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  1. #121
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    Wait, so we're here to crap on swissmak as being to complicated for $6000 while also crapping on snapmaker for being too simple for $800? It's 5 programmable slides plus a crappy routing spindle, a crappy engraver and a crappy extruder! That's actually a really good value and they're delivering them.

    Will it ever be genuinely useful? No. Are legos genuinely useful? Not as a building product, but they teach important concepts in an accessible package and are pretty fun. I'd venture 99% of all consumer 3d printers haven't been used more than 10 times, and I'd bet that half have never been turned on. So lay off!

    Or make a cool looking gizmo. What's the harm?

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  3. #122
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    I agree, sending half machines or kits would kill swissmak brand. I hope Perry comes back with a plan, and action, to start sending out finished machines. It looks better than almost anything else in that class. Having someone try it with mach running ebay stepper drives will send him into a customer service nightmare.
    It is an idea from a younger mind that doesn't see the soft limits that we turn into hard limits as we become lazy and busy trying to keep up with other stuff. I respect that, and like it.

    Asking for more money is completely legit, and not shameful. If it was no building or government contract would be over budget.

    We might not understand kickstarter (as a group) but it is no different than having start up funding. The payout if it works is big, if it doesn't then you get to mumble and kick dirt. I see no scamming it in this case- shop space, materials, and machines to make exactly what is stated as intention is not scamming. As far as kickstarter rules, backers can only ask for unused portion of their money back. He has done ok job keeping people up to date and explaining he ran out of money.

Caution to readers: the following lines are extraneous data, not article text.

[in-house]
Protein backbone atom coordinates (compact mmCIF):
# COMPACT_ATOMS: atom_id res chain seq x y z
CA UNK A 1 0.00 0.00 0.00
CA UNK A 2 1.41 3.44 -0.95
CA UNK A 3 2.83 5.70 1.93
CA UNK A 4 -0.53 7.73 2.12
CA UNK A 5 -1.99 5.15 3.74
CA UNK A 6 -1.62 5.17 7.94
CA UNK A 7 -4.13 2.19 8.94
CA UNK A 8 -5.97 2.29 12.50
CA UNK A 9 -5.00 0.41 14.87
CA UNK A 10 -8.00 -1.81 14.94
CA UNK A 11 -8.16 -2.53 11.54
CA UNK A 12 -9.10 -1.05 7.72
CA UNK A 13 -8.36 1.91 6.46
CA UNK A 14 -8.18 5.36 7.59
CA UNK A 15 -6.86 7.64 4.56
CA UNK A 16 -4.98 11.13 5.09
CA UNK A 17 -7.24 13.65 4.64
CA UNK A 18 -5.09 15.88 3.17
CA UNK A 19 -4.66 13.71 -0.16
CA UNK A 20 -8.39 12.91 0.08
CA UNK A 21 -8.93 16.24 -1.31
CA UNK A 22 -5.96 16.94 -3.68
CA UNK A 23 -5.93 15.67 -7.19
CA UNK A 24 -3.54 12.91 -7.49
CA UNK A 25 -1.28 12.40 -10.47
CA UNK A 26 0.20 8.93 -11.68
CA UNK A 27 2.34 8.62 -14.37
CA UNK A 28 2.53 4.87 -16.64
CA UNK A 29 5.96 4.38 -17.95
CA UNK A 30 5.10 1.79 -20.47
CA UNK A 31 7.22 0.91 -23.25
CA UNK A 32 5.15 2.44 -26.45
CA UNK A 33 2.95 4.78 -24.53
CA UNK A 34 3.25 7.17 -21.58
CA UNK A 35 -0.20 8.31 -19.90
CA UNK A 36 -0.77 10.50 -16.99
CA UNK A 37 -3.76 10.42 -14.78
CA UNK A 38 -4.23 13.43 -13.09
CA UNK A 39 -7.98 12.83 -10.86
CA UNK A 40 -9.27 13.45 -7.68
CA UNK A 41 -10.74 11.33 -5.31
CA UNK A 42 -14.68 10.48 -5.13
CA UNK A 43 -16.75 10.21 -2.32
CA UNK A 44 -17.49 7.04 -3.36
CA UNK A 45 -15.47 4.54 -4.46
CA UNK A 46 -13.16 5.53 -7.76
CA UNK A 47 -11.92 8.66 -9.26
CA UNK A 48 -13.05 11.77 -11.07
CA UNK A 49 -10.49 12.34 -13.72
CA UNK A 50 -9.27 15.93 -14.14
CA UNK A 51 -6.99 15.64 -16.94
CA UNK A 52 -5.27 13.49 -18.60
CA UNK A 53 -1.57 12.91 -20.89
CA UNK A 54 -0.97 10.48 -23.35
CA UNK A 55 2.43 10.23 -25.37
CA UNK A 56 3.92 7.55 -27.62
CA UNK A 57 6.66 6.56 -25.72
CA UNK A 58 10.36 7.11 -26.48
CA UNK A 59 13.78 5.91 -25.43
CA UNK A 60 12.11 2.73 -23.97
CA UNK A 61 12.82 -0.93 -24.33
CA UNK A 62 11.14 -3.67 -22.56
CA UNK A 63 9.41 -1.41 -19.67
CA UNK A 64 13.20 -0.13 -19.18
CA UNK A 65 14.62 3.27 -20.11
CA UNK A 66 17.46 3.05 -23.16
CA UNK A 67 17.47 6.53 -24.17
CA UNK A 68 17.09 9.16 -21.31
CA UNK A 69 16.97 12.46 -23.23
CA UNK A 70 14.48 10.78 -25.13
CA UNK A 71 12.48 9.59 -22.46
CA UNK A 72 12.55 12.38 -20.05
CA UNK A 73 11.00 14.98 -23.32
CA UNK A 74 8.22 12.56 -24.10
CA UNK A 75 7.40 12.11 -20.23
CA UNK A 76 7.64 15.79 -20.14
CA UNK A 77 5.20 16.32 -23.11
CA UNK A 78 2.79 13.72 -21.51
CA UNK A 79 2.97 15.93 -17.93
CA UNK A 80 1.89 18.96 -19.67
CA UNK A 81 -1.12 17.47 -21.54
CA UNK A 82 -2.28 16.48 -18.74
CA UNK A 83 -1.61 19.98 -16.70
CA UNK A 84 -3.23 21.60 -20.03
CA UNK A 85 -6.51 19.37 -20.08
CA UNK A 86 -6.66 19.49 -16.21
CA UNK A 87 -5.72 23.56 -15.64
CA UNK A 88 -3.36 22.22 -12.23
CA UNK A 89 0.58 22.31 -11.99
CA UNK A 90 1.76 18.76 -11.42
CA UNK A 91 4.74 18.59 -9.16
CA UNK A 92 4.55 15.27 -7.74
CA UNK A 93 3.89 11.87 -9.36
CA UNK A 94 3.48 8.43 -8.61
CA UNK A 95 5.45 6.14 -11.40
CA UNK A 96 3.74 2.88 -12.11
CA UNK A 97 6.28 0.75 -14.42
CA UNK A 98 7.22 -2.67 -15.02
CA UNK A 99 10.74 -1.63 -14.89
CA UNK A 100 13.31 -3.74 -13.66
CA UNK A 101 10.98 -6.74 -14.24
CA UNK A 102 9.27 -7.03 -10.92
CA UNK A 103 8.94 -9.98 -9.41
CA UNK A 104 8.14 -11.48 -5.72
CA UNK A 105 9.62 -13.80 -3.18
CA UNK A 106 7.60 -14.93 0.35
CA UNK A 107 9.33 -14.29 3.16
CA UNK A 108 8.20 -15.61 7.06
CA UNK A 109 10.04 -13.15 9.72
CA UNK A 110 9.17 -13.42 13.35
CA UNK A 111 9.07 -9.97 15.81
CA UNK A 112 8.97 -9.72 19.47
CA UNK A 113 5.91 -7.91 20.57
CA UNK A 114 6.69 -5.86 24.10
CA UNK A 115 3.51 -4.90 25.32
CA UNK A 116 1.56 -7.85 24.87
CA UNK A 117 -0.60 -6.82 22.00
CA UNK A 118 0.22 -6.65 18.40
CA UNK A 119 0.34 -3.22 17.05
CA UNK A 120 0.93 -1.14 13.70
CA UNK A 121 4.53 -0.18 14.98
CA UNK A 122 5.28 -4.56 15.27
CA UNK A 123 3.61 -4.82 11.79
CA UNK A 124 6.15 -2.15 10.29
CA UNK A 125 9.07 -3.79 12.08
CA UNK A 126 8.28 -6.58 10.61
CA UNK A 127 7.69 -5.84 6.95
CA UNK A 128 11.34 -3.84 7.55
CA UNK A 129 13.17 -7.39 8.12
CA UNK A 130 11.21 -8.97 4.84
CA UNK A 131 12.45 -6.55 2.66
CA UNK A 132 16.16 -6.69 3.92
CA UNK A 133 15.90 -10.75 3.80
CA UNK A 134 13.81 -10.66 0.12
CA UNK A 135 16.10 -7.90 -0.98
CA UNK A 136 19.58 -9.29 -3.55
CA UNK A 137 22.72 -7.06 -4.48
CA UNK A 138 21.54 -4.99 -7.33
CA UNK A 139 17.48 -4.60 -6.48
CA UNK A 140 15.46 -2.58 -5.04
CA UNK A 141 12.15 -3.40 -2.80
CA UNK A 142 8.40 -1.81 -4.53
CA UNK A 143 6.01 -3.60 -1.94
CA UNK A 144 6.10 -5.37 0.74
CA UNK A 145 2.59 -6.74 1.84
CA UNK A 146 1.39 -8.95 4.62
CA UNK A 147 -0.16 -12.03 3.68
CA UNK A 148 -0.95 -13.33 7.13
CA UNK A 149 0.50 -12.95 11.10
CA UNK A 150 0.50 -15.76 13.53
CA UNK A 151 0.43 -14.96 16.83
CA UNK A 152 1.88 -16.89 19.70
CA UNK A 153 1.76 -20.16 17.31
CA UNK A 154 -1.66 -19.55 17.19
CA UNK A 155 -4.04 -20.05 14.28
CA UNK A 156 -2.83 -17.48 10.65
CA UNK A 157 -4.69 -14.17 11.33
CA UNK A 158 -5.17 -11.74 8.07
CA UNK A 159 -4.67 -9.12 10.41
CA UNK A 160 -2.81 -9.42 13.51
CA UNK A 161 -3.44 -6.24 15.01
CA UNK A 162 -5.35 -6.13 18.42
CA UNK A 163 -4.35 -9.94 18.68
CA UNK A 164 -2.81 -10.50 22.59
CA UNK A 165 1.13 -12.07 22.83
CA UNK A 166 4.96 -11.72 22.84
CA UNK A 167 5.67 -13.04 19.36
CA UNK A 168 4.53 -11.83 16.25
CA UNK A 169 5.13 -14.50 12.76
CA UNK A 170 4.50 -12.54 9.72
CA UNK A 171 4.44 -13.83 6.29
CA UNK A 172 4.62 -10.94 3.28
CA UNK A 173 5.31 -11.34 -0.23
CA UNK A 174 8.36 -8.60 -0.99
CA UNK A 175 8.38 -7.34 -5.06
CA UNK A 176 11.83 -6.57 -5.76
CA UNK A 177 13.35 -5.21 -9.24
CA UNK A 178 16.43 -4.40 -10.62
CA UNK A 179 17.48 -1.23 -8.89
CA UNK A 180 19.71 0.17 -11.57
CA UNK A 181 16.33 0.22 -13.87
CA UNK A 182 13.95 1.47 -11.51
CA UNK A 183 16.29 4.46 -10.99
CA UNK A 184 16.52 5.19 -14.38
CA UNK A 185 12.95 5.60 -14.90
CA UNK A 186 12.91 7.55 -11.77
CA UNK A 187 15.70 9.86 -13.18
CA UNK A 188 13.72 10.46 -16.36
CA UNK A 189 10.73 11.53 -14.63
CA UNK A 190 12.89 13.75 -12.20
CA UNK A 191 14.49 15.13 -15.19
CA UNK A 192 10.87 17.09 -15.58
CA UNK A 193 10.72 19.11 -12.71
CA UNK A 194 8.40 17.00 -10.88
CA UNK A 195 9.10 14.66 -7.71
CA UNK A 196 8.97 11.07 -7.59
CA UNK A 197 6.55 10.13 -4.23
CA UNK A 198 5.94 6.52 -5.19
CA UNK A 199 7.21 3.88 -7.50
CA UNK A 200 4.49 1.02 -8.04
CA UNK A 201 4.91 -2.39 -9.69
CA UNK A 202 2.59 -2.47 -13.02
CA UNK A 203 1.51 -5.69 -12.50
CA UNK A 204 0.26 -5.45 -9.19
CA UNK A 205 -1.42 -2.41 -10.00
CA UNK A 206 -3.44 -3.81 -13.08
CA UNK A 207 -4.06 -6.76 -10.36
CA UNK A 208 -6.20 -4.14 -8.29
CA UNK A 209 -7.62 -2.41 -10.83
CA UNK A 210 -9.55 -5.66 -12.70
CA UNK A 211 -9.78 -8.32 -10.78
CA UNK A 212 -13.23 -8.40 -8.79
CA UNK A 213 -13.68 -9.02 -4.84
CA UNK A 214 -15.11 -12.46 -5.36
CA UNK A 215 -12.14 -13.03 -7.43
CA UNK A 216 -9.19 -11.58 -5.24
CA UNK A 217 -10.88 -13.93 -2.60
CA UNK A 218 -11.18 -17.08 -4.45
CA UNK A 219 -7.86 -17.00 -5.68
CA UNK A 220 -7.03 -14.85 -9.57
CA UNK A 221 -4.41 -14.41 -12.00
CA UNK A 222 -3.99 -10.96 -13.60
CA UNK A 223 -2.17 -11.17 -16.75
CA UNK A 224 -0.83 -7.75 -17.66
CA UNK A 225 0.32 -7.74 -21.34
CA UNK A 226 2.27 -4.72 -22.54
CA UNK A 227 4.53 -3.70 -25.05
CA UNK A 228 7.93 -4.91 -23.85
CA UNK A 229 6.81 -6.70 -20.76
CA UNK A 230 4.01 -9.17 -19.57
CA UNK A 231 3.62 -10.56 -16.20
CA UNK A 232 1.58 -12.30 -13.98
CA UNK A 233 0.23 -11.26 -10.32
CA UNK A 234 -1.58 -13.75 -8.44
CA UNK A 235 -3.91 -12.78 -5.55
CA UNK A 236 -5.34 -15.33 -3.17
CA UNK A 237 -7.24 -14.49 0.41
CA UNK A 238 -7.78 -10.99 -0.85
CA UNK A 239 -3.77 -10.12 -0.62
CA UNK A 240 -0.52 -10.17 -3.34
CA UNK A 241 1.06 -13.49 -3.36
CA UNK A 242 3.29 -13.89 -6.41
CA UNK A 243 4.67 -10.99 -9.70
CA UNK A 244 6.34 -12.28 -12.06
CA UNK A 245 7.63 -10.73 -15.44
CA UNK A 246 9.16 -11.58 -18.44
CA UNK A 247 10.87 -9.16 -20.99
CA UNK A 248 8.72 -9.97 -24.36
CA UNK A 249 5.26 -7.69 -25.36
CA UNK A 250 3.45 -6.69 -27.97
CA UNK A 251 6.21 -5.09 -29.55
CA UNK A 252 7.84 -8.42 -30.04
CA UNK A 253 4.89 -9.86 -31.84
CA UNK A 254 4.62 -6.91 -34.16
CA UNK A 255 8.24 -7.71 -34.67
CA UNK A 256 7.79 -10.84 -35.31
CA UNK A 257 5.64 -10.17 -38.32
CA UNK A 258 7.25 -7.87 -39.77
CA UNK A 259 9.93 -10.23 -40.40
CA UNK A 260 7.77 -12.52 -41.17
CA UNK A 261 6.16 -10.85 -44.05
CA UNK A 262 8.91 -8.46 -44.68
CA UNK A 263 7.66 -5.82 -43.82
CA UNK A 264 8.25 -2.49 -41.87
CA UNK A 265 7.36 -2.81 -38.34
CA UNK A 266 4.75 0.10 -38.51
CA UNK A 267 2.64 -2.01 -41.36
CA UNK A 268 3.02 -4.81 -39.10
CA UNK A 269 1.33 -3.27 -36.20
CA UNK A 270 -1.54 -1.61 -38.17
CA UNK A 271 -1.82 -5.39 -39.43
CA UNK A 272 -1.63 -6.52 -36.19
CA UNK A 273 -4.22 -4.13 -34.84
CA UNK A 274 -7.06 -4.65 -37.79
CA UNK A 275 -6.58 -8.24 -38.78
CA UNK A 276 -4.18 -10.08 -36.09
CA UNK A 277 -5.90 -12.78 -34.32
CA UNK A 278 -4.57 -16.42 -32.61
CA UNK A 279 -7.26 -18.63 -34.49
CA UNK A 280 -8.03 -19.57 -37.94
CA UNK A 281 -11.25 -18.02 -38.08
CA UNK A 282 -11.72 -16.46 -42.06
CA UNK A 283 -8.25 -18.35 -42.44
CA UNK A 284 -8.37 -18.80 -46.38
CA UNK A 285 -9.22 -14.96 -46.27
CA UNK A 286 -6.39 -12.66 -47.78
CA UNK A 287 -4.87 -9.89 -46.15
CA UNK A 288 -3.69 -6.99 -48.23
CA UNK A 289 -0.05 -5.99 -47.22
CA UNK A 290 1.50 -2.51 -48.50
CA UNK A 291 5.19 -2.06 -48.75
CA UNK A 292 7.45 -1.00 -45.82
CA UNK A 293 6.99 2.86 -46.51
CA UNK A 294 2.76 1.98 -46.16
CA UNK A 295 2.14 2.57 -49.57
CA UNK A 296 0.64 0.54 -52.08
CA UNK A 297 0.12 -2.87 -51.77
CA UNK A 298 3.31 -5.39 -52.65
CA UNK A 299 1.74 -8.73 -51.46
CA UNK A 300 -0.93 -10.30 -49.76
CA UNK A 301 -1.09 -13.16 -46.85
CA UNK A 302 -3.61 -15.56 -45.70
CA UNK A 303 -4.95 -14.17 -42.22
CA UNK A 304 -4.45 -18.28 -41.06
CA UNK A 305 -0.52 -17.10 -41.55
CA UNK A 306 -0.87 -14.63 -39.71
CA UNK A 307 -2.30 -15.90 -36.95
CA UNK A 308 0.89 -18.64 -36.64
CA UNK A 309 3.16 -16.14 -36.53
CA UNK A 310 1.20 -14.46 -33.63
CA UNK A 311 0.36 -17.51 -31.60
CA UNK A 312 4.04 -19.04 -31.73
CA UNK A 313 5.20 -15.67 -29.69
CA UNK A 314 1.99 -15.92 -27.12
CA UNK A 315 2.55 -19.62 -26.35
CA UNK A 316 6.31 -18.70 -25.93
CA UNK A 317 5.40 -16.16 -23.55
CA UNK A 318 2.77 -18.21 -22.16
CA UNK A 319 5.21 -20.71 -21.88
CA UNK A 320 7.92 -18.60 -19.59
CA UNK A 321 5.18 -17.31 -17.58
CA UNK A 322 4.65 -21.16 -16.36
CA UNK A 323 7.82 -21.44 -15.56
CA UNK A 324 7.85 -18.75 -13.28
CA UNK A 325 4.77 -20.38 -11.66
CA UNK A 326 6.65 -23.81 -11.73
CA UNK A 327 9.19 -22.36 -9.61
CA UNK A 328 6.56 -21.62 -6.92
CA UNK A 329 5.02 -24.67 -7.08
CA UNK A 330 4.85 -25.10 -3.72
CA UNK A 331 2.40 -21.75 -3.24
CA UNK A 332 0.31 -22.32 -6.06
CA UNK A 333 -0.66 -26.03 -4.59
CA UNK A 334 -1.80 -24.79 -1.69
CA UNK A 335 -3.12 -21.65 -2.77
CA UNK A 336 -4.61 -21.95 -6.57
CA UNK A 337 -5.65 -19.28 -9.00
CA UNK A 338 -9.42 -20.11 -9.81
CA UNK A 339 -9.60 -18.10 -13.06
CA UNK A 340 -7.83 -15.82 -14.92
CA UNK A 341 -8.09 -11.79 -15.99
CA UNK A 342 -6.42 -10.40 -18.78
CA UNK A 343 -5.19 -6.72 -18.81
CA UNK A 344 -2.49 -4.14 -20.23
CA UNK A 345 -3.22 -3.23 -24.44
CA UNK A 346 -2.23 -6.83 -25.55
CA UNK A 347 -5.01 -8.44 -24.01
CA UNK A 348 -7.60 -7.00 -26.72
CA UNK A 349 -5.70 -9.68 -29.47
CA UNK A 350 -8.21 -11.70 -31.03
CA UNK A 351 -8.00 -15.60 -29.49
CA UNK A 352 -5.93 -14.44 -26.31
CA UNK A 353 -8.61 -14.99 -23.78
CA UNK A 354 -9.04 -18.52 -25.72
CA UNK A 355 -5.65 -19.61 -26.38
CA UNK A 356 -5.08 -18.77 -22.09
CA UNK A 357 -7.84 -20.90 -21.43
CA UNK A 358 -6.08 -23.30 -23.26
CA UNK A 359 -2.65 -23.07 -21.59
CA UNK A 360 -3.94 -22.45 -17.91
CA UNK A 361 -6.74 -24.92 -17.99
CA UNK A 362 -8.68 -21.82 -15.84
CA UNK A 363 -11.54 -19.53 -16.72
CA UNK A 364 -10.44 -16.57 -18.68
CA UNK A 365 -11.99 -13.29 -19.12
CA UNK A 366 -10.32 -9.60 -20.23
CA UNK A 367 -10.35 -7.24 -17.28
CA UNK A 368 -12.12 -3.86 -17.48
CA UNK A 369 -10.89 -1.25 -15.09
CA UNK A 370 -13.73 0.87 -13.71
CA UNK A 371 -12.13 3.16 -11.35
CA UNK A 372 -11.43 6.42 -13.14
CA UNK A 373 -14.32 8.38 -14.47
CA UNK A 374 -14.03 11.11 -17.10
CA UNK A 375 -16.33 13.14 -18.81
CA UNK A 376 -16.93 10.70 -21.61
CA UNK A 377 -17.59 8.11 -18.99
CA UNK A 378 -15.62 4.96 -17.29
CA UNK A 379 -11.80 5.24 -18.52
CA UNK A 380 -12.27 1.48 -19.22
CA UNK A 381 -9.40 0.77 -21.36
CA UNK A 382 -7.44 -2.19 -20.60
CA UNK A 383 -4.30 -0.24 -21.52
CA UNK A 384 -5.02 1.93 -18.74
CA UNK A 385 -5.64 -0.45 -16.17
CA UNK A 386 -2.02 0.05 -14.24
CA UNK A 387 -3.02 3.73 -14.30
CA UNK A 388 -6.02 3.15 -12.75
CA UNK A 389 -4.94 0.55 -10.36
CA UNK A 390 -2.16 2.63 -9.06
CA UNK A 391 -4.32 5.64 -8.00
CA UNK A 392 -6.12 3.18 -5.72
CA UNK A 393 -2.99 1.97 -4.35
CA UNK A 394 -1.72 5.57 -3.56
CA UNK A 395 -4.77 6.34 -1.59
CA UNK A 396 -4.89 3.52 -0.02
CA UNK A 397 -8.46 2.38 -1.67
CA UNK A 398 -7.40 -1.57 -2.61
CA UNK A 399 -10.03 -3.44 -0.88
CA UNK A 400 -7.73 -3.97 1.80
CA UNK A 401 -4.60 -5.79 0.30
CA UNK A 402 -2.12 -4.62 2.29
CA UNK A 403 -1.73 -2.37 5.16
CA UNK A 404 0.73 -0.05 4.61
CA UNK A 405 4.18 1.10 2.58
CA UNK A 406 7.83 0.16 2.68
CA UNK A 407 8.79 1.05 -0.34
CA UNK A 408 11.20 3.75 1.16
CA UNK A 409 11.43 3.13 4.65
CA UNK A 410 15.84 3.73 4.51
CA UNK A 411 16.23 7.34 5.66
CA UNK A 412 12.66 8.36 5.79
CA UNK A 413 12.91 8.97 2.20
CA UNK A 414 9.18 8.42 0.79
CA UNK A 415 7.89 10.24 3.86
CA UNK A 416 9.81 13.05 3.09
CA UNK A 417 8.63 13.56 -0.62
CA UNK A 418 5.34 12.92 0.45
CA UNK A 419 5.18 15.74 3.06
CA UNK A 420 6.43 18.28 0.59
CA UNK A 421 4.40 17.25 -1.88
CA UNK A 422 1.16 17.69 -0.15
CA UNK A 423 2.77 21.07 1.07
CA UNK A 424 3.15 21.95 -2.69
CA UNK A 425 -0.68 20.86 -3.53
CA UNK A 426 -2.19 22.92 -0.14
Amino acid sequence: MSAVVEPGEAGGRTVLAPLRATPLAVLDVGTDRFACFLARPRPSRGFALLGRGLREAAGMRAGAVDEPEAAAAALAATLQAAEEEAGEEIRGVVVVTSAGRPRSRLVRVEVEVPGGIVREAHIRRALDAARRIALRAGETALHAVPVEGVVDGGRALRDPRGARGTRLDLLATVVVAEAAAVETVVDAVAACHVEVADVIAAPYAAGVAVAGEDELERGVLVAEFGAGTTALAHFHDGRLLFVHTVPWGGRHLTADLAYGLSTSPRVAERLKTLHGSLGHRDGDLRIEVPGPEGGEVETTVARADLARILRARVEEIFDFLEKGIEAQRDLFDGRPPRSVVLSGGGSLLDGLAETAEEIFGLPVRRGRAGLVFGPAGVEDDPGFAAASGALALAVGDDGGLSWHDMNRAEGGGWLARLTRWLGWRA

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  5. #123
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    Quote Originally Posted by memphisjed View Post
    We might not understand kickstarter (as a group) but it is no different than having start up funding. The payout if it works is big, if it doesn't then you get to mumble and kick dirt. I see no scamming it in this case- shop space, materials, and machines to make exactly what is stated as intention is not scamming. As far as kickstarter rules, backers can only ask for unused portion of their money back. He has done ok job keeping people up to date and explaining he ran out of money.
    Kickstarter is not a difficult concept to understand, I'm sure that everyone commenting about it knows the deal.

    The biggest problem with kickstarter is that the barrier for entry in basically non-existent, people can post up whatever wishes, hopes and dreams they have conjured without consequence, and the funders, not being experienced investors, buy into the dreams hook line and sinker.

    As a result, the number of projects that reach a successful completion after a kickstarter campaign is excruciatingly low, and the number of campaigns that go horribly, terribly wrong with lots of bad blood and frustrated investors is very high.

    Since the very conception of kickstarter (and gofundme, and all the rest of them), there have been at best two or three campaigns that I have followed (not funded) that have made it to launch.

  6. #124
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    I agree that entry barrier for kickstarter et al is low, that is a positive for the intent of it. I have funded two items, got one..I accept the risk on the front end. It is in the terms that you accept risk backing a project.
    I would not back anything over 100 unless I knew more than the elevator pitch. Fun money, hope it makes someone a millionare too.

    When a project is funded the money changes hands, When inventor gets the money it is no longer other peoples money - not a hard concept, but one that is easily ignored.

  7. #125
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    Quote Originally Posted by memphisjed View Post
    When a project is funded the money changes hands, When inventor gets the money it is no longer other peoples money - not a hard concept, but one that is easily ignored.